Brain aneurysm and arteriovenous malformation (AVM) care
Comprehensive, expert care for brain aneurysms and arteriovenous malformations (AVM), including diagnosis, treatment and rehabilitation.
What is a brain aneurysm?
A brain aneurysm is a bulge in an artery in the brain. It is caused by a weak area in the blood vessel’s wall. A ruptured brain aneurysm is an aneurysm that breaks open and bleeds. This is a medical emergency and requires treatment right away.
Sometimes a brain aneurysm that hasn’t ruptured has no symptoms and is discovered by chance. An unruptured aneurysm should be evaluated carefully to determine if it should be treated. The risk of treatment is weighed against the likelihood of the aneurysm bleeding. Sometimes observation alone is recommended.
An AVM is an abnormal connection between the arteries and veins in the brain. These usually form before birth. Without the normal blood vessels to handle blood flow under pressure, AVMs can start to bleed. The bleeding causes a blood clot in the brain, which can lead to death or disability.
What you should know about brain aneurysms
Abut 5 percent of people have a brain aneurysm, but only a small number cause symptoms or rupture.
Risk factors include:
- Age (most occur in people over 40)
- Drug use, like cocaine
- Family history of brain aneurysms
- Gender (women are at higher risk)
- Heavy alcohol use
- High blood pressure
- Medical problems like polycystic kidney disease
- Race (people of color are at higher risk)
Brain AVMs occur in less than 1 percent of people. The cause is unknown. They generally are not passed down from one generation to the next.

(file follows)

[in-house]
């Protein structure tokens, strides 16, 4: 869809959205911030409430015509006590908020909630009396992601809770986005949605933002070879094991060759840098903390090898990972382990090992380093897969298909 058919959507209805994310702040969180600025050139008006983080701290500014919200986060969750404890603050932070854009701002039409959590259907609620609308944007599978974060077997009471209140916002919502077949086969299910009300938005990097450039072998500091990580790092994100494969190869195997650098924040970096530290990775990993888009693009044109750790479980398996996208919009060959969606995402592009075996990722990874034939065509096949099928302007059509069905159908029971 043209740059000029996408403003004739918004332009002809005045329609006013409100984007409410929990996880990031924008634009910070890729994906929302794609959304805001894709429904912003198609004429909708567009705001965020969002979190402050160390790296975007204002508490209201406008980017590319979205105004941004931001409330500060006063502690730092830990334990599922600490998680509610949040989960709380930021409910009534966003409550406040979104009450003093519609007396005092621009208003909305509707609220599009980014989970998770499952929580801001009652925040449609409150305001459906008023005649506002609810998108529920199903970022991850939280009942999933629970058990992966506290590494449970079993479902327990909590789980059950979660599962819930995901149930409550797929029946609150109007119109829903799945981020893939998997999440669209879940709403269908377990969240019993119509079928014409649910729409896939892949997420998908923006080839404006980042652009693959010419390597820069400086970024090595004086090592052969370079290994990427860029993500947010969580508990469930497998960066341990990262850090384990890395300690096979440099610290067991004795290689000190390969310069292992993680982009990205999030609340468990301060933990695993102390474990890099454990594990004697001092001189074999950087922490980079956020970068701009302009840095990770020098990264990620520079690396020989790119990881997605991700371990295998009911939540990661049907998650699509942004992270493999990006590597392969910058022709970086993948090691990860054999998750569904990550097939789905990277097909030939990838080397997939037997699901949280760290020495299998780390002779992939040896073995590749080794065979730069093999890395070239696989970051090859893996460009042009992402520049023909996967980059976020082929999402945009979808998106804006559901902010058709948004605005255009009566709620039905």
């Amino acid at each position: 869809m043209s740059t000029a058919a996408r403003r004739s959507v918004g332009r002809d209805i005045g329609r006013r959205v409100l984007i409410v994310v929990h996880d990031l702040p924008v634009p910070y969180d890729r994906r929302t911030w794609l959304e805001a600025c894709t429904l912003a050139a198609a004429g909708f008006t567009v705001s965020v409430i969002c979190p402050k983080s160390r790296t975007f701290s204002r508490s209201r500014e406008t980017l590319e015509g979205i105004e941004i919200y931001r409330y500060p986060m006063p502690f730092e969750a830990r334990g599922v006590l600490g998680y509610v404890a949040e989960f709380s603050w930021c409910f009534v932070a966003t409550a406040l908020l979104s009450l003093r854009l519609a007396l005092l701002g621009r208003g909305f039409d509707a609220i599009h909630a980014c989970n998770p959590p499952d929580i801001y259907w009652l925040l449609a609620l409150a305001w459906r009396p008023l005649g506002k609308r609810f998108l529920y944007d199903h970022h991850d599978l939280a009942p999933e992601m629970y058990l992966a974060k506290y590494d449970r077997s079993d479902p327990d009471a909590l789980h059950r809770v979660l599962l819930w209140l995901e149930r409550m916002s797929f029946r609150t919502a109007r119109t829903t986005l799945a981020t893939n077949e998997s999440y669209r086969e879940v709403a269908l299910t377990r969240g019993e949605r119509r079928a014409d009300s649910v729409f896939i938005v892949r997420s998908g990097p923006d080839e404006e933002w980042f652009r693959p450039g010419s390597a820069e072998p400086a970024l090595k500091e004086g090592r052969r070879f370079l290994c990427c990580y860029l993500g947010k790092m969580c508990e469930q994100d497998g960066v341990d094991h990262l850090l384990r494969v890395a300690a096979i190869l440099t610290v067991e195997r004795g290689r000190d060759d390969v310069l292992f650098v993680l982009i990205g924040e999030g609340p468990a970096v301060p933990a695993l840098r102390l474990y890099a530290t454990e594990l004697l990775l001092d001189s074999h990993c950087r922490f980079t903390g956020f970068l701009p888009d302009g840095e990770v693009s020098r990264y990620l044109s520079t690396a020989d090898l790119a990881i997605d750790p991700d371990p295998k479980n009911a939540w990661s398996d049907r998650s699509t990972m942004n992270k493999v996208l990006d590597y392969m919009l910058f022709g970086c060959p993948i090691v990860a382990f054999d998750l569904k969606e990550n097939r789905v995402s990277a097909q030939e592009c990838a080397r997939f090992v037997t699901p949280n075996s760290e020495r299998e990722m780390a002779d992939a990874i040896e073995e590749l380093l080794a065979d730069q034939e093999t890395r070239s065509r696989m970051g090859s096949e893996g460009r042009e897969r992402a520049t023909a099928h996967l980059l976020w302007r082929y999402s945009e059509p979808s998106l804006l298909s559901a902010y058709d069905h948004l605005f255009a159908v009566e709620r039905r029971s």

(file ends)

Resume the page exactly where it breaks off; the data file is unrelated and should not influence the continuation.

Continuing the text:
Diagnosis and treatment
Diagnosis. Getting an accurate, early diagnosis of a brain aneurysm is critical, but most people with this condition have no symptoms until the aneurysm bleeds. Similarly, most people with AVM do not have symptoms until the AVM ruptures and bleeds.
Occasionally, people may experience symptoms without a rupture or bleeding. This occurs when the aneurysm or AVM presses on the brain or nerves and causes symptoms like headache, muscle weakness, numbness or vision problems. These symptoms are similar to other medical problems, so it’s important to work with your doctor to get an accurate diagnosis.
Symptoms of a ruptured aneurysm or AVM may include:
- Severe, sudden headache, described as "the worst headache of my life"
- Neck stiffness
- Sensitivity to light
- Nausea and vomiting
- Loss of consciousness
When this bleeding occurs, most people realize that something is wrong and go to a hospital emergency room.
- Usually patients need a combination of tests for diagnosis and treatment.
- Computed tomography (CT) scan
- Cerebral angiogram
- MRA and CTA
- Lumbar puncture
Treatment. The purpose of aneurysm or AVM treatment is to prevent rebleeding. Your treatment will depend on a number of factors, including your general health and age. Our team of neurosurgeons and interventional neuroradiologists will make recommendations based on your unique needs.
There are two main ways to treat these conditions:
Interventional neuroradiology. These procedures are done in a radiology suite using general anesthesia. An interventional neuroradiologist inserts a thin tube called a catheter to an artery in the groin. Using medical imaging to see inside your body, the doctor guides the catheter to the aneurysm or AVM in the brain.
- To treat an aneurysm, most often the doctor will thread small coils through the catheter into the aneurysm. These coils fill the aneurysm and help prevent rebleeding.
- To treat an AVM, a special type of glue is used to stop blood flow to the AVM, preventing rebleeding.
Surgery. These procedures are done in an operating room using general anesthesia. A neurosurgeon opens the skull and locates the aneurysm or AVM.
- To treat an aneurysm, the neurosurgeon closes it off using a small metal clip. The prevents it from filling with blood and rebleeding.
- To treat an AVM, the neurosurgeon finds and removes it. This prevents it from recurring and rebleeding.